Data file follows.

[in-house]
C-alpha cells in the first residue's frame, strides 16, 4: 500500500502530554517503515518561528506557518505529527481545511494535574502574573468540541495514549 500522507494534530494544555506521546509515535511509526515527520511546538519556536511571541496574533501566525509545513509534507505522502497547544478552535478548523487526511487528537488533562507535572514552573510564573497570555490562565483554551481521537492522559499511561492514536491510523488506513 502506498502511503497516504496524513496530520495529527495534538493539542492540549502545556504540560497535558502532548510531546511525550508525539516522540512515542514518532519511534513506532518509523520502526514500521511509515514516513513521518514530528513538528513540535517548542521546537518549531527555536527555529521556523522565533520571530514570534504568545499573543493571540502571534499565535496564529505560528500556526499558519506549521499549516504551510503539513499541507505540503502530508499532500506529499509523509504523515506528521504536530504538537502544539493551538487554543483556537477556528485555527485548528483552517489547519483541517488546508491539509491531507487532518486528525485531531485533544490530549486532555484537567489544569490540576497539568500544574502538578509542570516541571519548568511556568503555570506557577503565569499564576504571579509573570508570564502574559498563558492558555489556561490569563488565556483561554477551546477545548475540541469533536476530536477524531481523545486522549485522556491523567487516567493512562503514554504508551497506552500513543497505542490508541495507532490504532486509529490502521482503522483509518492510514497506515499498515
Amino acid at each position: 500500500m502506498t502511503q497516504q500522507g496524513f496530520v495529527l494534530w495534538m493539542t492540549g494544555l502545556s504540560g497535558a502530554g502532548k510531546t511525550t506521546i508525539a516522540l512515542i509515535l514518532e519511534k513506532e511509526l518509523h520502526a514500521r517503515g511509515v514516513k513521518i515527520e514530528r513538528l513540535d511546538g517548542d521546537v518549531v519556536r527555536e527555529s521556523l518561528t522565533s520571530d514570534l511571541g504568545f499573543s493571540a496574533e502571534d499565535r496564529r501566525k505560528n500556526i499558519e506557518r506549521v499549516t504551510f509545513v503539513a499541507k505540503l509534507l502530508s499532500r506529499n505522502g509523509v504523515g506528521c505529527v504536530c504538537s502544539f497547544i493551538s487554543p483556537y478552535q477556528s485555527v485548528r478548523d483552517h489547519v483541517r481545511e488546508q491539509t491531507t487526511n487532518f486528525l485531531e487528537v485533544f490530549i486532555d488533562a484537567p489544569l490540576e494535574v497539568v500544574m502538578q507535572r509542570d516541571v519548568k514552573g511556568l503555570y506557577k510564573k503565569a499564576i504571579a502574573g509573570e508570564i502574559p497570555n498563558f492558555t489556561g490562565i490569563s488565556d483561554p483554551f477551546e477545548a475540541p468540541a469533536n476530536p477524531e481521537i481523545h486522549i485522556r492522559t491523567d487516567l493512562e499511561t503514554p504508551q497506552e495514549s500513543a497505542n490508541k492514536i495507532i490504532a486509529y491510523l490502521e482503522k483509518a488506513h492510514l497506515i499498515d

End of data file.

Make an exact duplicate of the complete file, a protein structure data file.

[in-house]
C-alpha cells in the first residue's frame, strides 16, 4: 500500500502530554517503515518561528506557518505529527481545511494535574502574573468540541495514549 500522507494534530494544555506521546509515535511509526515527520511546538519556536511571541496574533501566525509545513509534507505522502497547544478552535478548523487526511487528537488533562507535572514552573510564573497570555490562565483554551481521537492522559499511561492514536491510523488506513 502506498502511503497516504496524513496530520495529527495534538493539542492540549502545556504540560497535558502532548510531546511525550508525539516522540512515542514518532519511534513506532518509523520502526514500521511509515514516513513521518514530528513538528513540535517548542521546537518549531527555536527555529521556523522565533520571530514570534504568545499573543493571540502571534499565535496564529505560528500556526499558519506549521499549516504551510503539513499541507505540503502530508499532500506529499509523509504523515506528521504536530504538537502544539493551538487554543483556537477556528485555527485548528483552517489547519483541517488546508491539509491531507487532518486528525485531531485533544490530549486532555484537567489544569490540576497539568500544574502538578509542570516541571519548568511556568503555570506557577503565569499564576504571579509573570508570564502574559498563558492558555489556561490569563488565556483561554477551546477545548475540541469533536476530536477524531481523545486522549485522556491523567487516567493512562503514554504508551497506552500513543497505542490508541495507532490504532486509529490502521482503522483509518492510514497506515499498515
Amino acid at each position: 500500500m502506498t502511503q497516504q500522507g496524513f496530520v495529527l494534530w495534538m493539542t492540549g494544555l502545556s504540560g497535558a502530554g502532548k510531546t511525550t506521546i508525539a516522540l512515542i509515535l514518532e519511534k513506532e511509526l518509523h520502526a514500521r517503515g511509515v514516513k513521518i515527520e514530528r513538528l513540535d511546538g517548542d521546537v518549531v519556536r527555536e527555529s521556523l518561528t522565533s520571530d514570534l511571541g504568545f499573543s493571540a496574533e502571534d499565535r496564529r501566525k505560528n500556526i499558519e506557518r506549521v499549516t504551510f509545513v503539513a499541507k505540503l509534507l502530508s499532500r506529499n505522502g509523509v504523515g506528521c505529527v504536530c504538537s502544539f497547544i493551538s487554543p483556537y478552535q477556528s485555527v485548528r478548523d483552517h489547519v483541517r481545511e488546508q491539509t491531507t487526511n487532518f486528525l485531531e487528537v485533544f490530549i486532555d488533562a484537567p489544569l490540576e494535574v497539568v500544574m502538578q507535572r509542570d516541571v519548568k514552573g511556568l503555570y506557577k510564573k503565569a499564576i504571579a502574573g509573570e508570564i502574559p497570555n498563558f492558555t489556561g490562565i490569563s488565556d483561554p483554551f477551546e477545548a475540541p468540541a469533536n476530536p477524531e481521537i481523545h486522549i485522556r492522559t491523567d487516567l493512562e499511561t503514554p504508551q497506552e495514549s500513543a497505542n490508541k492514536i495507532i490504532a486509529y491510523l490502521e482503522k483509518a488506513h492510514l497506515i499498515d